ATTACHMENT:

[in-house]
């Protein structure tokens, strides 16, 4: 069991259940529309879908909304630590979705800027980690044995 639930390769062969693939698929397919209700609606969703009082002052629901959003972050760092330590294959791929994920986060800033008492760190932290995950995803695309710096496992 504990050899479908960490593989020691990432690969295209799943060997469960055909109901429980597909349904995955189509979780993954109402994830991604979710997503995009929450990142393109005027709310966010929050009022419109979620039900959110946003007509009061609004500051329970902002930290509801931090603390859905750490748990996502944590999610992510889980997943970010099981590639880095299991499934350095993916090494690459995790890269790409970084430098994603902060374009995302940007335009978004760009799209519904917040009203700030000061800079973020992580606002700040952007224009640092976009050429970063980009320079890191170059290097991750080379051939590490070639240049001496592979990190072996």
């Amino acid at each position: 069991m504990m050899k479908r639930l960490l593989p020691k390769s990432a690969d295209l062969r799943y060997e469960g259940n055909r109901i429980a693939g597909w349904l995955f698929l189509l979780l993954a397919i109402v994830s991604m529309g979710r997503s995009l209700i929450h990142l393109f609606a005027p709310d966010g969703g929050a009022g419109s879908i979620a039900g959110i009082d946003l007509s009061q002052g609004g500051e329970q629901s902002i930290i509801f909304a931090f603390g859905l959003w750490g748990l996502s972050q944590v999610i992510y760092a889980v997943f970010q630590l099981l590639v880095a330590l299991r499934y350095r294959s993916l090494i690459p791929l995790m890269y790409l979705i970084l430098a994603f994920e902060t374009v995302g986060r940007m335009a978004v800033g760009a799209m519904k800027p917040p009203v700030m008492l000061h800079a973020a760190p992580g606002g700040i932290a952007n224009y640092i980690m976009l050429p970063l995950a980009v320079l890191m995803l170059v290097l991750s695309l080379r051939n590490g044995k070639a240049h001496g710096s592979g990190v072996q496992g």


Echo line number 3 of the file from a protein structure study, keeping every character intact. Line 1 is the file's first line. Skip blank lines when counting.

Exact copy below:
């Amino acid at each position: 069991m504990m050899k479908r639930l960490l593989p020691k390769s990432a690969d295209l062969r799943y060997e469960g259940n055909r109901i429980a693939g597909w349904l995955f698929l189509l979780l993954a397919i109402v994830s991604m529309g979710r997503s995009l209700i929450h990142l393109f609606a005027p709310d966010g969703g929050a009022g419109s879908i979620a039900g959110i009082d946003l007509s009061q002052g609004g500051e329970q629901s902002i930290i509801f909304a931090f603390g859905l959003w750490g748990l996502s972050q944590v999610i992510y760092a889980v997943f970010q630590l099981l590639v880095a330590l299991r499934y350095r294959s993916l090494i690459p791929l995790m890269y790409l979705i970084l430098a994603f994920e902060t374009v995302g986060r940007m335009a978004v800033g760009a799209m519904k800027p917040p009203v700030m008492l000061h800079a973020a760190p992580g606002g700040i932290a952007n224009y640092i980690m976009l050429p970063l995950a980009v320079l890191m995803l170059v290097l991750s695309l080379r051939n590490g044995k070639a240049h001496g710096s592979g990190v072996q496992g």